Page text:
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I got my first printer, a Geeetech Prusa i3, and for the price I paid (160$) I am so blown away. As I saved so much money, I treated myself to a legit copy of Simplify3D, which I am happy with.

I'm using white PLA filament (supposedly 1.75 mm) with a 0.3 mm nozzle. The hotend temperature range is 215-240 °C and the bed is usually at 90 °C (with hairspray it gives a nice shiny solid bottom surface). My goal is to print with 0.3, or with 0.2 if 0.3 is to big for the nozzle (ideally a 0.3 nozzle can print 0.3 layer height).

The problem:

It seems that, especially on the first layer with bigger prints, or any layer that continuously pulls filament through the nozzle (outside lining of a layer), the amount of filament that gets "printed out" isn't enough compared to the amount of filament that is pushed in by the extruder gear. This, in my theory right now, causes the new filament to stay in place until the melted plastic in the nozzle is used, which then makes room again for more filament to be pushed through. Until this happens, the gear slips/clicks and can't pull anymore filament.

The mechanics seem to work well, and I don't think the nozzle is clogged. I would guess that some settings need to be manually adjusted to keep the amount of filament pushed through the nozzle equal or less than the amount the nozzle can actually push through, but what is weird to me is that this happens semi-randomly. I have searched online and the issue intermittently appears with other people, but I haven't found a solution yet.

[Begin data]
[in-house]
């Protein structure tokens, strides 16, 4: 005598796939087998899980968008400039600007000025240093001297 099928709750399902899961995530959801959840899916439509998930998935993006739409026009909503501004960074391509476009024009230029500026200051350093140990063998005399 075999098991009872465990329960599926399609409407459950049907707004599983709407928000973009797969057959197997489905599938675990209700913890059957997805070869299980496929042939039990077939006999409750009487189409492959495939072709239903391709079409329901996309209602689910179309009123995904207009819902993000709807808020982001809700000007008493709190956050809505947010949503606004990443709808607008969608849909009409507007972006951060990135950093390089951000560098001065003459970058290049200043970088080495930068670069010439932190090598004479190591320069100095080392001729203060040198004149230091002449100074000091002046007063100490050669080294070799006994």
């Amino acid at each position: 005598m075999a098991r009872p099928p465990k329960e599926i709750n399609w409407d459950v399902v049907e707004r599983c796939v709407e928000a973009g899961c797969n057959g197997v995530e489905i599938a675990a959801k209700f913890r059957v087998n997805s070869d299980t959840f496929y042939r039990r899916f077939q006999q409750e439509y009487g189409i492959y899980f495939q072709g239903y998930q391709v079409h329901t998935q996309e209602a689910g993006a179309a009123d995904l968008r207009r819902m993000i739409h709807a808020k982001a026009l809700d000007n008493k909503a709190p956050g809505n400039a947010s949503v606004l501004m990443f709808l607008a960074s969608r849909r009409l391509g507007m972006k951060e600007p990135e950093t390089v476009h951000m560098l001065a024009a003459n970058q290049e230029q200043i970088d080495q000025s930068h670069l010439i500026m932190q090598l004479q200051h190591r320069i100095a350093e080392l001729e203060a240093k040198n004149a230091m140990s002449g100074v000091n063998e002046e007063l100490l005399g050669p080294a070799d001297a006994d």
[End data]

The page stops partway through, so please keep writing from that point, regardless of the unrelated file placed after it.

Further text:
What settings would I need to test?

Here is a link to some current successful prints and a layer mess up example(batman bust).

My biggest print so far (Batman Bust) is amazing, but even here you can see certain layers where the gear couldn't push filament through and the gear skipped a few clicks, causing it to print less when it was suppose to print on the following instructions. This happens a lot more, but when it happens during an infill you obviously can't see it from the outside. The individual layer-height seems maybe a bit too small (0.1 for batman), and the times where the extruder usually skips and clicks appear when I print bigger sizes (0.2 and 0.3). I want to start printing more complex and bigger things, so using 0.1 seems like an overkill in detail and takes way too long.